Trent University has received a $542.5K funding infusion from eCampusOntario to develop a new online professional Master’s program that Trent says is the first of its kind in Canada. The program, a Master’s in Environmental Monitoring and Assessment, will combine entirely online courses and practical internships to prepare recent graduates and returning professionals for future jobs in the industry. “Online learning is now widely recognized as being effective for a range of undergraduate students, so for Trent to be at the forefront of this unique and innovative graduate programming is particularly exciting,” said Cathy Bruce, director of Trent Online. The university notes that the program will complement the development of another graduate program in the field of biological monitoring and assessment that is being developed at the institution. NationTalk

New Learning Space for GPRC Students in Grande Cache

Grande Prairie Regional College and the Grande Cache Community Programs Society have partnered to open the Grande Cache Community Learning Centre, which will provide local residents with a new learning space. GCCPS students will be able to enroll in GPRC programs that are delivered by video-conference, as well as non-credit programming available in multiple delivery formats. “GPRC is dedicated to providing learners with access to high quality and diverse lifelong learning opportunities,” says GPRC President Don Gnatiuk. “We are proud to be able to partner with local programs and respond to our region, community and industry demand with opportunity to provide learners with programming designed to give the skills needed to achieve dream careers throughout our stewardship region.” GPRC

PSE must focus on needs of international students, not just money

Internationalization “has proven to be profitable for institutions and beneficial for the career prospects of international students. But even before the recent political turmoil and upheaval, not all has been as good as it may have seemed,” writes Rick Turner for Inside Higher Ed. Turner highlights the concerns that arise when institutions focus on international students for the amount of money they can bring in, which can make domestic students feel neglected while making international students feel like cash cows. Turner goes on to make a number of recommendations that aim to improve relationships between different campus community members and better manage international student affairs. Inside Higher Ed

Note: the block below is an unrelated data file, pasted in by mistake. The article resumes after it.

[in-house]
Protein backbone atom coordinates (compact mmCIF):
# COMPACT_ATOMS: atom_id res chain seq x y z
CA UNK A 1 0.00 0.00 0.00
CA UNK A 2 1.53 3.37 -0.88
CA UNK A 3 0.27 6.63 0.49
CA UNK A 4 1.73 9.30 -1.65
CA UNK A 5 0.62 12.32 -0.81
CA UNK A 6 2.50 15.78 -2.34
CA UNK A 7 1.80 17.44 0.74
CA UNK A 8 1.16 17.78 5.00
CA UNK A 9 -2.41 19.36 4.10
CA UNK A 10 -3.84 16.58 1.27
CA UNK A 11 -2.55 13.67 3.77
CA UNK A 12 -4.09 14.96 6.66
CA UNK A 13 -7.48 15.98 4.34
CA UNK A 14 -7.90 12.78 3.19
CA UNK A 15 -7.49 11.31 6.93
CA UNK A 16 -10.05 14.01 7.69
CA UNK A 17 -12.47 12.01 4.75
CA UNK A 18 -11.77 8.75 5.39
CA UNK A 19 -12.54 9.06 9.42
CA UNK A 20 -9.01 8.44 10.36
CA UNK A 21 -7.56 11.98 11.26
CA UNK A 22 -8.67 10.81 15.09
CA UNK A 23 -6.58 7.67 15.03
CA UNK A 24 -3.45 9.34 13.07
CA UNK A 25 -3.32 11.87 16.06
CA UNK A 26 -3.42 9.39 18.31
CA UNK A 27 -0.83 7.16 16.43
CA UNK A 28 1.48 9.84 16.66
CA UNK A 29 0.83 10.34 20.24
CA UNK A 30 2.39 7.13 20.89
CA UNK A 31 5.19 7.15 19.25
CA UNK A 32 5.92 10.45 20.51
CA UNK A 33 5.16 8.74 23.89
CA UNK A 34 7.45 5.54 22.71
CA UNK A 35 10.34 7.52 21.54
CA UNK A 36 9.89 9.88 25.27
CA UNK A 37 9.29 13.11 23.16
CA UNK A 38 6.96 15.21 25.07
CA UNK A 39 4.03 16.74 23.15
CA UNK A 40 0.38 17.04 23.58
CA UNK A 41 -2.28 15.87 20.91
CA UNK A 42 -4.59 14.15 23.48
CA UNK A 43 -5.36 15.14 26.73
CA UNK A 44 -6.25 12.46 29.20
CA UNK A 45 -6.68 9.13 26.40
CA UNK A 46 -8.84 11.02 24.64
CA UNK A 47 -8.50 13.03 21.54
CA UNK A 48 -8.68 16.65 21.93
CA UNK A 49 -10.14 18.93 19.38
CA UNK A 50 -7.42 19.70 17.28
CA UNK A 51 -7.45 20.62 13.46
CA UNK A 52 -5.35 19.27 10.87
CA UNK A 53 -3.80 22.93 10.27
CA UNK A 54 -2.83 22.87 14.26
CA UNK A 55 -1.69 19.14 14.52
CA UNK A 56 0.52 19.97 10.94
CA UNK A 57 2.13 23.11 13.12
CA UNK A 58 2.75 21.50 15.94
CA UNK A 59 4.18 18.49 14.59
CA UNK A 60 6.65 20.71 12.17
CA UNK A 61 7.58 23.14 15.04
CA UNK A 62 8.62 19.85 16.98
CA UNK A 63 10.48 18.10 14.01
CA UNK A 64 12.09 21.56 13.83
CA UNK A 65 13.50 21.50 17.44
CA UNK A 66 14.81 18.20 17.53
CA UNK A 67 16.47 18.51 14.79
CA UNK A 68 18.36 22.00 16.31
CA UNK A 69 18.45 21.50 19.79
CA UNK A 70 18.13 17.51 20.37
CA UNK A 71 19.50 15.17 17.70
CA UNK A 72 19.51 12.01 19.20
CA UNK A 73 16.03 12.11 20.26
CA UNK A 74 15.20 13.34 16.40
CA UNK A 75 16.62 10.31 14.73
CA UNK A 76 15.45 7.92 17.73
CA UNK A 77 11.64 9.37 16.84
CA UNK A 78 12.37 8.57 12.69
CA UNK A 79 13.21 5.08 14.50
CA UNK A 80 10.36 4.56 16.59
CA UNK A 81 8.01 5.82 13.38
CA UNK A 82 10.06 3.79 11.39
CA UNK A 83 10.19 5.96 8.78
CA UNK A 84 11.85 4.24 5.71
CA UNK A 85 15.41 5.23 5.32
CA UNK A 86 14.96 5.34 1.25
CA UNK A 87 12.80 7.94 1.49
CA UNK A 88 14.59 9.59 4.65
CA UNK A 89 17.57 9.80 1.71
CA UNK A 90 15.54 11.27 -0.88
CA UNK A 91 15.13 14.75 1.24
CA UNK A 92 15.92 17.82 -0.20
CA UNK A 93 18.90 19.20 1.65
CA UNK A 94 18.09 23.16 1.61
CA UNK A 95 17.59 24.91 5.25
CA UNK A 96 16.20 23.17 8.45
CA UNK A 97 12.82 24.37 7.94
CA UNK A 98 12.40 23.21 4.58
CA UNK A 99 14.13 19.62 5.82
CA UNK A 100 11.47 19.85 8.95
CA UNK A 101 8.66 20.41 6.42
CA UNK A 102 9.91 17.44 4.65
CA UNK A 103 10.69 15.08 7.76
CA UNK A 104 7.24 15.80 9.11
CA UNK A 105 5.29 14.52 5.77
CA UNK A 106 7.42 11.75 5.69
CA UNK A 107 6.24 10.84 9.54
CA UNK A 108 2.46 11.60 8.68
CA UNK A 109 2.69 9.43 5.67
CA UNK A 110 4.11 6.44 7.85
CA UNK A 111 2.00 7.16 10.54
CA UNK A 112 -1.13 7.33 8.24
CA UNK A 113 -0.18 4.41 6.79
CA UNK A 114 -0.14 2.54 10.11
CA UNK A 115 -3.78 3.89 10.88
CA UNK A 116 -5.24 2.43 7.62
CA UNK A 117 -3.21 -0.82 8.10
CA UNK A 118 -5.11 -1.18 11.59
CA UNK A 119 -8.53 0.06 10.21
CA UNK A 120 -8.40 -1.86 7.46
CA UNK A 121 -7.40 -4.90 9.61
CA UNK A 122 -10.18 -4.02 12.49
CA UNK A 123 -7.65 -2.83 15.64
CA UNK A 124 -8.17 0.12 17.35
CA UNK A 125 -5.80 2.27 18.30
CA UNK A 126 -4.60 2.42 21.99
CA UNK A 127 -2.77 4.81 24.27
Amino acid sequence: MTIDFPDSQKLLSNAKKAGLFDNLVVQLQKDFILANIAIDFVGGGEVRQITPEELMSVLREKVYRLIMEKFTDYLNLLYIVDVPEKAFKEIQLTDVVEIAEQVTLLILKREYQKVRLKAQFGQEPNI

Cégep de Saint-Jérôme to support materials research, innovation with $3.7M investment

Cégep de Saint-Jérôme will enhance Quebec’s ability to develop new processes for forming and enhancing high-performance materials, thanks to a $3.7M investment from the governments of Canada and Quebec. Saint-Jérôme will use the funding to expand the labs in the Composites Development Centre of Quebec, thus fostering the development of innovative materials with exceptional mechanical properties. The Cégep will also use some of the funding to undertake energy-efficiency projects in three buildings in Saint-Jérôme and Mont-Laurier. “Support like that announced today ensures that we can play a strong role as a respected and essential partner in the development of the Laurentides region,” said Saint-Jérôme Director General Nadine Le Gal. “This investment will allow us to carry out two major projects that would not otherwise have been possible.” CBC

“Higher ed is an industry built on relationships. This is no more so than on a traditional residential campus,” writes Joshua Kim for Inside Higher Ed, who goes on to challenge “anyone working at an institution with a strong face-to-face meeting culture .

“Higher ed is an industry built on relationships. This is no more so than on a traditional residential campus,” writes Joshua Kim for Inside Higher Ed, who goes on to challenge “anyone working at an institution with a strong face-to-face meeting culture ... to make room for experimentation with campus web meetings.” Kim highlights a number of benefits to be derived from experimenting with web meetings, including becoming comfortable with tools similar to those used for for online teaching, experiencing increased efficiency in web meetings, and making meetings more inclusive by enabling participants who would otherwise need to account for travel time to take part in the meeting. Kim further notes that web meetings can transcend the hierarchy that is typically enacted in a face-to-face meeting room. Inside Higher Ed